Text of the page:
Main Propulsion Engines

CHOICE OF ENGINE

The most striking feature of the modern diesel engine is their incredible durability. Our observations are that if an engine is properly installed, used with the correct lubricating oils, run with clean fuel and cooled strictly to the manufacturers requirements and operated at or below its continuous rating a 10,000 hour trouble free life can be expected, and 20,000 hours is not unheard of.

Even when trouble does occur it is very rarely caused by a failure of a major engine component. External engine accessories are usually the first to wear out, but because the vessels spare parts cover these eventualities these features seldom leave the vessel dead in the water.

All the common makers of diesel engines have machines suitable for trawler yachts. Furthermore most have worldwide dealerships. In a purely technical sense there is little to choose between makes, so often the choice of machine is for price or personal preference reasons.

The choice of engine can be broadly divided into 2 main types:

1. Medium Speed Engines
These used to be common in a power range up to 400 BHP @ 900 to 1500 rpm. These machines have high mechanical efficiency and simplicity but suffer from the disadvantage of great size and weight.

An example is the GARDNER 8L3B diesel rated at 230 BHP @ 1150 rpm and 250 BHP @ 1250 rpm respectively. We have fitted a number of these in the past. While these certainly are a wonderful engine, they are 12 feet long and weight nearly 4 tons so are only suitable for larger motor yachts.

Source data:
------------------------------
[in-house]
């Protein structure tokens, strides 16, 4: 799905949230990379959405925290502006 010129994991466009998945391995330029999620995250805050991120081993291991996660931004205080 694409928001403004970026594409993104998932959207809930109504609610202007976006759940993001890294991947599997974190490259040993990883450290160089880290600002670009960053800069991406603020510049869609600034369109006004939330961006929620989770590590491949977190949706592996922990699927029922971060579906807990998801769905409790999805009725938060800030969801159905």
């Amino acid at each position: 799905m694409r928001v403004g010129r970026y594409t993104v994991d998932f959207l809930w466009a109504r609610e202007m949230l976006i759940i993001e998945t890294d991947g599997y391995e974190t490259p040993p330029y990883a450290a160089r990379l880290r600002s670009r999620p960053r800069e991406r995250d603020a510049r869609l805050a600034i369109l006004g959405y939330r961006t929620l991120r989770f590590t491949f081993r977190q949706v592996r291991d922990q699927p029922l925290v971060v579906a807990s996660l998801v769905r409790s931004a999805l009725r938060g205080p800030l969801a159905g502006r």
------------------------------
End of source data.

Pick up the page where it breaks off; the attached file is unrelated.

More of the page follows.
2. High Speed Engines

These engines have operating speeds of 1800 to 2500 rpm and there are makes and models suitable for all trawler yachts. Typically each engine series is available in 3 aspirations:

1. Naturally aspirated
2. Turbo charged
3. Turbo charged and intercooled

And 3 service ratings:
(1) Pleasure rating
(2) Medium Continuous Rating
(3) Continuous Rating

With the first two of these ratings there is a limit on the daily full power usage of the engine, in the case of the Medium Continuous Rating it is for 6 hours out of every 12 hours, along with a maximum annual usage as well. This makes these two ratings unsuitable for an ocean cruising vessel. So the Continuous Rating should always be chosen. With a Continuous Rating there is no limit on the daily or annual usage times.

Most new engine installations carry an overall warranty of 12 months and an extended warranty for the internal parts of the engine i.e. crankshaft, connection rods and cylinder block. Typically this extended warranty is for 3 years or 1,000 hours which ever comes first.

TRANSMISSIONS

For conventional propeller shaft drives the engine speed is far too high for a direct drive system so a reduction gear must be fitted. Typically at least a 3 to 1 or higher speed reducing gear is used incorporating both ahead and astern clutches.

Once again these gears must be continuous rated for ocean cruising vessels. These gearboxes are always direct coupled to the engine.

They are simple devices with rugged spur reducing gears and hydraulically operated multi plate clutches.

Like the engines themselves they have an amazing durability. Most have get-home features where in the event of oil pressure failure the “ahead” clutch can be locked up manually.

Last Updated (Wednesday, 08 September 2010 03:56)